However, research into this practice is lacking. Another study concluded that there was no evidence to support the idea that there are benefits to microdosing ketamine, and that, in Wistar rats, it could in fact increase feelings of anxiety (Horsely 2018).

How Can You Microdose Ketamine?

Microdosing ketamine is difficult. Moreover, the method of consumption determines the dosage. For instance, insufflated ketamine has a much lower bioavailability compared to injected ketamine, which means that dose needs to be higher.

Experiments that were done on human subjects used daily doses of oral Ketamine hydrochloride (Irwin, 2013). Doses were given at 0.5 mg/kg, over 28 days, which is also deemed to be the standard amount for microdosing. Results show a “significant improvement” in the participants’ depressive symptoms.
Microdosing any drug, however, involves some individual experimentation. Use the above measurements as a guideline. And remember, if you can feel the effects, you are not microdosing.

What to Expect In Terms of Effects

What To Expect In Terms Of Effects

Really, you shouldn’t feel any effects immediately. Over time, people report that they generally feel better or have enhanced creativity, focus, motivation and so on, but you shouldn’t get a noticeable high.

Physically, your pupils might dilate a little and your heart rate and blood pressure could increase. Ultimately though, the point of microdosing is that it is sub-perceptual.

What Are the Risks?

Ketamine is, especially compared to comparative psychedelics that can be used for microdosing, a very dangerous drug. At higher doses, it has strong dissociative effects which can make navigating even the simplest situations impossible.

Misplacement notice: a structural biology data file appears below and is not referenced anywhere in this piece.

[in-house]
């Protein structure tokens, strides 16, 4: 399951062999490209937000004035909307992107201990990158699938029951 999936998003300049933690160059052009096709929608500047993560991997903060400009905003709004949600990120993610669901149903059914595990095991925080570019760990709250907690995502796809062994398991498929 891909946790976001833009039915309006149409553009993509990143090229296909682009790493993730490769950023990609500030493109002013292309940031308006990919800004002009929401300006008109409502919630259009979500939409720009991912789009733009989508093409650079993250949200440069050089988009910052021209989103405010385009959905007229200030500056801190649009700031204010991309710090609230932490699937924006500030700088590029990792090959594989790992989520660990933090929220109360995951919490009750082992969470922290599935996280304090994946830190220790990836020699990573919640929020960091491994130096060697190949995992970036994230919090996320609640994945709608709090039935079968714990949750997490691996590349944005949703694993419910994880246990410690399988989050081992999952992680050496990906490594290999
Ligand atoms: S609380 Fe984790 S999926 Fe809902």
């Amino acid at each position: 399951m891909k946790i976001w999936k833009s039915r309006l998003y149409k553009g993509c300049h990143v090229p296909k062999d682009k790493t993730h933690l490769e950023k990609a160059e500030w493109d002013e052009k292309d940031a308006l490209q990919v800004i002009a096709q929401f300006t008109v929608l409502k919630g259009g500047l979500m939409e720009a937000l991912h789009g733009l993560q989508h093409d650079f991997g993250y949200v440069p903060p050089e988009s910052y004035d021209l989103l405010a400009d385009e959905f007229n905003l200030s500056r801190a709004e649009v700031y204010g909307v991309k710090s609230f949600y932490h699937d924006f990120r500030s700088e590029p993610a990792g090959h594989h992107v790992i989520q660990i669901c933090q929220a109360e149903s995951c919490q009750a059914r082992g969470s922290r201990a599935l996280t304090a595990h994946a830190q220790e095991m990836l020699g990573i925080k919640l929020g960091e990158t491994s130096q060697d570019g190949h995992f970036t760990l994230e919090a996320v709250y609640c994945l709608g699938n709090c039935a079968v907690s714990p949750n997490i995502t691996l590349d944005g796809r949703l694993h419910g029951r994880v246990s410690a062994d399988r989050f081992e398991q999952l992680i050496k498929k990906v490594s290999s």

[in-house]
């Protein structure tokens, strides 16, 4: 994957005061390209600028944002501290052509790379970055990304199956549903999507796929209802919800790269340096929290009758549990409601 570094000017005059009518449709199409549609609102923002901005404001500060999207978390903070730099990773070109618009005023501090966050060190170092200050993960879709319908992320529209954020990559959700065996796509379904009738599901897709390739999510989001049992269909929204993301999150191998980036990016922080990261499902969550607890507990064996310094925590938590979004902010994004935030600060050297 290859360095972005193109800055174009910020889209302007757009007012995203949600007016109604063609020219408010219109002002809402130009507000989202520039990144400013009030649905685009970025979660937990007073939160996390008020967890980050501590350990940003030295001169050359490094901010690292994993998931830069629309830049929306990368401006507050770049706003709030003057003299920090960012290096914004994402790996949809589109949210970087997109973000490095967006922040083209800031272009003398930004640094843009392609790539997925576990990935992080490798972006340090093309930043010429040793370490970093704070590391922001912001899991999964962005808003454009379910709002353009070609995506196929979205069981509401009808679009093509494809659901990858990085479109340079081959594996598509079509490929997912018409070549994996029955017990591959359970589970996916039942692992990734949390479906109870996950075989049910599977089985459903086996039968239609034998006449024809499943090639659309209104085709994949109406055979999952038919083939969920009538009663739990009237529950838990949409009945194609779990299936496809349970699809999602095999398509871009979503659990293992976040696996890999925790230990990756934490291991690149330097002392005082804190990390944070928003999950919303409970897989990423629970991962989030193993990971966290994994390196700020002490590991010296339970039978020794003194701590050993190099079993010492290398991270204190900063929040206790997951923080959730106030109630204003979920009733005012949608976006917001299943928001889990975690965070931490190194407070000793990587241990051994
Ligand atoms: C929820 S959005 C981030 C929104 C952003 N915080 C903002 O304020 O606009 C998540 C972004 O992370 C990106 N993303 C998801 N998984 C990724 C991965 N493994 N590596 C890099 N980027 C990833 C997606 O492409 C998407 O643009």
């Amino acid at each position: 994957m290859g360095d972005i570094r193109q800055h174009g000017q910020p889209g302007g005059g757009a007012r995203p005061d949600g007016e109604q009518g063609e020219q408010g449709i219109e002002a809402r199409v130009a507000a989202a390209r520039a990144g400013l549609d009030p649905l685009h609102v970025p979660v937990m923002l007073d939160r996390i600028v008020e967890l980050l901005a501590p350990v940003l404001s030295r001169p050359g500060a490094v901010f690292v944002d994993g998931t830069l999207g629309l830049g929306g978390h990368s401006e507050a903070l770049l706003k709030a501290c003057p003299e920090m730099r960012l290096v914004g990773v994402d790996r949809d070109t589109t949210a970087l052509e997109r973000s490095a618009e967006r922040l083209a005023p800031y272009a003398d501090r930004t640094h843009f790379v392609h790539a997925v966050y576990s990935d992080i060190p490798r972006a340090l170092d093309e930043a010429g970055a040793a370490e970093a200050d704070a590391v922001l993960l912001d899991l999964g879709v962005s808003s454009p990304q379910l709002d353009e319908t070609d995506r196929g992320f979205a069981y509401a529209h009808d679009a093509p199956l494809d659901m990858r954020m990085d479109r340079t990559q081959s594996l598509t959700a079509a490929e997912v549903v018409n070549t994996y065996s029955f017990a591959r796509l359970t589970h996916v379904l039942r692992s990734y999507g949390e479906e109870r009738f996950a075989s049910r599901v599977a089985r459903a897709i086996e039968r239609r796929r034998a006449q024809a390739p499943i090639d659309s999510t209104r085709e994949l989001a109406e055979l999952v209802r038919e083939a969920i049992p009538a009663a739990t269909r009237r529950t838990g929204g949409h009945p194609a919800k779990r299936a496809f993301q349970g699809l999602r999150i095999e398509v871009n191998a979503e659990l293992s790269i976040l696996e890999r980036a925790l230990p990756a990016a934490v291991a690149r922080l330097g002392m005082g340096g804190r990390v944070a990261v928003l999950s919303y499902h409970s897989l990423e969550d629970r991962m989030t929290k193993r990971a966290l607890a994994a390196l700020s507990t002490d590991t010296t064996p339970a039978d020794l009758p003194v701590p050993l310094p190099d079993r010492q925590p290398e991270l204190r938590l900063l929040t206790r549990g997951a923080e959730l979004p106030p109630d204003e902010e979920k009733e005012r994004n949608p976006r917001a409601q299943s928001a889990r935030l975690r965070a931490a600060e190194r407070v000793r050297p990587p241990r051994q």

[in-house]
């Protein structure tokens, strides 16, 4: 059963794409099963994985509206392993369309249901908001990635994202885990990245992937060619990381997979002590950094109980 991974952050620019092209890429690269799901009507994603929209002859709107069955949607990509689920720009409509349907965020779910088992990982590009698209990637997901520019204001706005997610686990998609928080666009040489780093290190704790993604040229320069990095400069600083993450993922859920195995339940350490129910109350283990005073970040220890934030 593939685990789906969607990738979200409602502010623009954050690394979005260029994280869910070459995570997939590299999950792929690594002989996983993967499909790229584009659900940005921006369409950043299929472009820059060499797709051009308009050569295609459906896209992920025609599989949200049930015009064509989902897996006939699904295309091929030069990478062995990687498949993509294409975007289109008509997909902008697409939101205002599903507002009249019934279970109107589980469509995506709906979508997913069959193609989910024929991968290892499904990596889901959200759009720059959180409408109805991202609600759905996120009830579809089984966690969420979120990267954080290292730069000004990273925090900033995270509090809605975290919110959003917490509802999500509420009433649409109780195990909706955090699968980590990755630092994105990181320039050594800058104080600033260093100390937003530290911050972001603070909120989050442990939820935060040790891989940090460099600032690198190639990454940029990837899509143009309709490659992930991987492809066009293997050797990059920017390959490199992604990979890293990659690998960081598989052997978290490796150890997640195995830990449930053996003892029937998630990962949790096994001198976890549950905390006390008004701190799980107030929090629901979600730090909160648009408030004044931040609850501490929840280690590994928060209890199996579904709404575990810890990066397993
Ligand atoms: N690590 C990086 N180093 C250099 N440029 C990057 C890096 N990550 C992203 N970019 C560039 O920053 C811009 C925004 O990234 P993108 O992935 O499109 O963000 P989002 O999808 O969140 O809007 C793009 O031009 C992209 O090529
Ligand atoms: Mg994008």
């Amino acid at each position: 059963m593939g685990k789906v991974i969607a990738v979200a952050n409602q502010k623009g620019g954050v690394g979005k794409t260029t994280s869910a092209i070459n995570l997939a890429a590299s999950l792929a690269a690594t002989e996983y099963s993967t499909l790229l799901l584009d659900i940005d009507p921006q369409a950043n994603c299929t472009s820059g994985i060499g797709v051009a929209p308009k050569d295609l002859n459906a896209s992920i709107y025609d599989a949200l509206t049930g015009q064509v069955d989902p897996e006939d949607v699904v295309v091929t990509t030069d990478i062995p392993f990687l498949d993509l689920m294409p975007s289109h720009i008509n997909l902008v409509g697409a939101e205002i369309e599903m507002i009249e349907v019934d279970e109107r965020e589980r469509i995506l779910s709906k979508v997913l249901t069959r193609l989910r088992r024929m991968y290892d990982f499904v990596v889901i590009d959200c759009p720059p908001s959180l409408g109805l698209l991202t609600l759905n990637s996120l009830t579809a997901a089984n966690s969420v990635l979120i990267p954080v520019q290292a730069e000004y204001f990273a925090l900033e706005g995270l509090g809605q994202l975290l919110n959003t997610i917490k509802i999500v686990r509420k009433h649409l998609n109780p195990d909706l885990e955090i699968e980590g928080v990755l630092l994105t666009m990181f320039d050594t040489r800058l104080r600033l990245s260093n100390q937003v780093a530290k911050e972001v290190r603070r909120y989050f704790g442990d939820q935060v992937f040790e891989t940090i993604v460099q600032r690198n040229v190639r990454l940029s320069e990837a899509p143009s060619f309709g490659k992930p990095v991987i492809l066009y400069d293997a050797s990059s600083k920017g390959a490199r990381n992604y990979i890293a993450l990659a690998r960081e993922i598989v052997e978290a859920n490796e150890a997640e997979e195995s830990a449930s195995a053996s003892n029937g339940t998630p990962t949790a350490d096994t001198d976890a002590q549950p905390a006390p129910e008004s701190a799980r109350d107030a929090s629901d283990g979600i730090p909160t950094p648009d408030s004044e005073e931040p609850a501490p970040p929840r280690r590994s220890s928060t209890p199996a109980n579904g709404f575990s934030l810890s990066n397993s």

Moreover, unlike other psychedelics, ketamine can have strong physical effects, which, especially if combined with drugs and alcohol, can be fatal.

It is also a drug with a high potential for addiction and abuse, which makes taking it regularly potentially problematic. At high doses, it is known that ketamine can cause strong addictions. At lower doses, including microdoses, it is unclear how addictive it may be. But you should ask yourself, are you willing to take the risk to find out?

Using ketamine, regularly or occasionally, comes with significant risks.

Should You Microdose Ketamine?

Should You Microdose Ketamine?

We can’t advise you to try ketamine microdosing, as too little is known about its effects, and its safety. However, that’s not to say you shouldn’t, just that if you do, you should be incredibly careful. Most importantly, educate yourself about ketamine’s addictive nature, and learn to dose properly.

If at all possible, microdose ketamine with the assistance of a trained professional. It may surprise you to learn that, at least privately, ketamine therapy is now legal in many countries, even though it's not advertised. So think twice before doing it alone.

Miguel Antonio Ordoñez
Miguel Antonio Ordoñez
With an AB Mass Media and Communications degree, Miguel Ordoñez is a veteran writer of 13 years and counting and has been covering cannabis-related content since 2017. Continuous, meticulous research along with personal experience has helped him build a deep well of knowledge on the subject.
  • Higgins GA, Carroll NK, Brown M, MacMillan C, Silenieks LB, Thevarkunnel S, Izhakova J, Magomedova L, DeLannoy I, & Sellers EM. (02/26/2021). Low Doses of Psilocybin and Ketamine Enhance Motivation and Attention in Poor Performing Rats: Evidence for an Antidepressant Property -
  • Horsley RR, Páleníček T, Kolin J, & Valeš K. (2018 Sep). Psilocin and ketamine microdosing: effects of subchronic intermittent microdoses in the elevated plus-maze in male Wistar rats -
  • Scott A. Irwin, Alana Iglewicz, Richard A. Nelesen, Jessica Y. Lo, Connie H. Carr, Sheilani D. Romero, & Linda S. Lloyd. (2013, August). Daily Oral Ketamine for the Treatment of Depression and Anxiety in Patients Receiving Hospice Care: A 28-Day Open-Label Proof-of-Concept Trial -
News Research
Search in categories